Darren Chaker admits that it is commonly known jail is the end result for most who are arrested. The officer arresting the suspect provides an initial search, while the jail conducts a far more intrusive search in a controlled setting.
Most often a “partial strip search” (i.e., with the prisoner clothed in his boxer shorts only) of a male prisoner by a female detentions cadet (or any such “cross gender” strip search), is a Fourth Amendment violation absent an emergency situation. (Byrd v. Maricopa County Sheriff’s Department (9th Cir. 2011) 629 F.3rd 1135, 1140-1147; but see the dissent, pgs. 1147-1154.)
A full body cavity search of a group of 40 to 44 inmates returning to an honor farm from a day’s work furlough was upheld when based upon information that marijuana was being brought into the honor farm. The body cavity searches were conducted by a doctor using an acceptable medical procedure. (People v. West (1985) 170 Cal.App.3rd 326.) X-raying all incoming prisoners being moved from one high-risk prison to a second high-risk prison is lawful. (People v. Pifer (1989) 216 Cal.App.3rd 956.)
The District of New Jersey’s strip search jurisprudence, under which the constitutionality of a strip search turns on the existence of reasonable suspicion that an arrestee is concealing weapons or contraband. See, e.g., Davis v. City of Camden, 657 F. Supp. 396, 399 (D.N.J. 1987). This requisite suspicion can be supplied in either of two ways: (1) “the specific circumstances relating to the arrestee or the arrest,” or (2) “the nature of the charged offense.” Id. at 400. Thus, Davis did not prohibit blanket strip search policies; it simply requires them to be predicated on some application of the reasonable suspicion standard. See id. (stating that a blanket strip search policy would likely be constitutionally acceptable if it applied only to individuals who were charged with felonies or with misdemeanors involving weapons or contraband).
The Supreme Court dealt with strip searches where Justice Stevens pointed out in his opinion, concurring and dissenting in part, that the T.L.O. case was not about strip searches:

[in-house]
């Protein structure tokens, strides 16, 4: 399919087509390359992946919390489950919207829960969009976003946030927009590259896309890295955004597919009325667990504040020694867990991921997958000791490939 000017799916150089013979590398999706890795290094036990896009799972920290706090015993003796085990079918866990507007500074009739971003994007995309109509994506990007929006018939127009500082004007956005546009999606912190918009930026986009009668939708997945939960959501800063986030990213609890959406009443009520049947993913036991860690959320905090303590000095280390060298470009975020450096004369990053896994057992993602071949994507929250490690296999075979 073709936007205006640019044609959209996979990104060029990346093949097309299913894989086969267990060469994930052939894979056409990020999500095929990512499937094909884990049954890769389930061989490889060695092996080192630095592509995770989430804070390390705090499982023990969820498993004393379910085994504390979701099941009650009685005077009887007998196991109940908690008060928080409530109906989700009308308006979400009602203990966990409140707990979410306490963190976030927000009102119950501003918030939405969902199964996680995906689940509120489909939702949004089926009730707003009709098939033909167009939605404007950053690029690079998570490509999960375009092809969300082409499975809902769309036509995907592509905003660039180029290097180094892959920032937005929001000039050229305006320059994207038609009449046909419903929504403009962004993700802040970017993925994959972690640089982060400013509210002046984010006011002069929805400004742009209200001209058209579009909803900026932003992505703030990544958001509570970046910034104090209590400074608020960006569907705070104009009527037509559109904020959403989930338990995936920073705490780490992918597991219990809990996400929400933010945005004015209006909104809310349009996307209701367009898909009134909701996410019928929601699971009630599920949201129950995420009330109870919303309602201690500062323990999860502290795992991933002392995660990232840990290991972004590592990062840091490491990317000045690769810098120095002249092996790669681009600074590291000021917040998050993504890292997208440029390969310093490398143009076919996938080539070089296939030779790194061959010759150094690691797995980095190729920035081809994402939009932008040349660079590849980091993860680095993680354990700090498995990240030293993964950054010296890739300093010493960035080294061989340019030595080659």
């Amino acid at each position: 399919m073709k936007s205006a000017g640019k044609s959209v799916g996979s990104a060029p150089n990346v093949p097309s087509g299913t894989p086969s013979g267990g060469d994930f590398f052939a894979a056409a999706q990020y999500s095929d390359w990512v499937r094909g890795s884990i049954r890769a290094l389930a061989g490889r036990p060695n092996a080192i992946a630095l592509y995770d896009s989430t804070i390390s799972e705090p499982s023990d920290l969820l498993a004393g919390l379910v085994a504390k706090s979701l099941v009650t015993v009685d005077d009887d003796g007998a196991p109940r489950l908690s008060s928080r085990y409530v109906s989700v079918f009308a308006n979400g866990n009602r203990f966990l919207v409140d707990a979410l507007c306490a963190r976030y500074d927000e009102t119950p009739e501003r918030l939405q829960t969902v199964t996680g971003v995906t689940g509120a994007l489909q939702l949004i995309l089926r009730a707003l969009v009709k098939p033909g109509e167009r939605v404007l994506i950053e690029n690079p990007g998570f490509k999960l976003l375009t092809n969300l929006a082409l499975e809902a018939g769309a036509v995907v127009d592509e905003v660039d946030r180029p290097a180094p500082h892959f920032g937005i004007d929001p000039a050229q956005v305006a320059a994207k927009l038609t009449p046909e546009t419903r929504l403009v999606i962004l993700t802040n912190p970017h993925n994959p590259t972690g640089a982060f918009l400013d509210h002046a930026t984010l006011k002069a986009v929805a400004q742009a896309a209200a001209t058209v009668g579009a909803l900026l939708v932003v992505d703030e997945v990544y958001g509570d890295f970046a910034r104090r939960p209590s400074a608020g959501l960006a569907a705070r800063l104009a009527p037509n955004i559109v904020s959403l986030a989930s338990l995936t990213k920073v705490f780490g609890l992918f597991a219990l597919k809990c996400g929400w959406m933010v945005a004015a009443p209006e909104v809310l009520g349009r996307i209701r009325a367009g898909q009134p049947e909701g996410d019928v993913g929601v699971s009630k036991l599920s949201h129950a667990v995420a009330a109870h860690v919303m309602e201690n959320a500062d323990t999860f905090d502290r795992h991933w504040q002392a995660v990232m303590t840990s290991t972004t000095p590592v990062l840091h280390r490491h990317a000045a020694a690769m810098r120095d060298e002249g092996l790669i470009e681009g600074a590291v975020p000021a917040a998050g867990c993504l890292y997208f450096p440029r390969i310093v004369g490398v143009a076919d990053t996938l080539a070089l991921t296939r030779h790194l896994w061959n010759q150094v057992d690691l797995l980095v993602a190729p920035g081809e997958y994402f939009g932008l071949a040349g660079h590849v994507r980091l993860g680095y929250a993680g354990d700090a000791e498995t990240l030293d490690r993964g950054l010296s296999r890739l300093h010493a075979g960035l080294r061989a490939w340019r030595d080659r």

One thing is clear under any standard — the shocking strip searches that are described in some cases have no place in the schoolhouse. See Doe v. Renfrow, 631 F.2d 91, 92-93 (CA7 1980) (“It does not require a constitutional scholar to conclude that a nude search of a 13-year-old child is an invasion of constitutional rights of some magnitude”), cert. denied, 451 U.S. 1022, 101 S.Ct. 3015, 69 L.Ed.2d 395 (1981); Bellnier v. Lund, 438 F.Supp. 47 (NDNY 1977); People v. D., 34 N.Y.2d 483, 358 N.Y.S.2d 403, 315 N.E.2d 466 (1974); M.J. v. State, 399 So.2d 996 (Fla.App. 1981). To the extent that deeply intrusive searches are ever reasonable outside the custodial context, it surely must only be to prevent imminent, and serious harm.
New Jersey v. T.L.O., 469 U.S. at 382 ftnt. 25 (1985).
Last, since T.L.O. was decided, the two prong standard has been applied by several courts in cases filed under Section 1983 by students who have been subjected to strip searches. See, e.g., Phaneuf v. Fraikin, 448 F.3d 591, 597-600 (2d Cir. 2006); Cornfield v. Consolidated High Sch. Dist., 991 F.2d 1316, 1321 (7th Cir. 1993); Williams v. Ellington, 936 F.2d 881, 888 (6th Cir. 1991); Chapman v. Nichols, 989 F.2d 393, 396 (10th Cir. 1993); Beard v. Whitmore Lake Sch. Dist., 402 F.3d 598, 604 (6th Cir. 2005); cf., Thomas v. Clayton County Bd. of Educ., 94 F.Supp.2d 1290, 1301 (N.D. Ga. 1999) (“As the Supreme Court in T.L.O. did not determine the propriety of strip searches in schools, this Court must look to circuit court case law for help in answering the questions presented in this litigation.”); on remand from the Supreme Court, Thomas ex rel. Thomas v. Roberts, 323 F.3d 950, 954 (11th Cir. 2003) (“Plaintiffs appear to argue that T.L.O.’s balancing test should have put Defendants on notice that a ‘strip search’ would be unlawful. If the salient question is whether T.L.O. gave the defendants ‘fair warning’ that a ‘strip search’ of  an elementary school class for missing money would be unconstitutional, then the answer must be ‘no.’ T.L.O.’s balancing test will, in most instances, call for school officials to speculate as to whether a court applying the balancing test to specific facts would find a search unreasonable.”)
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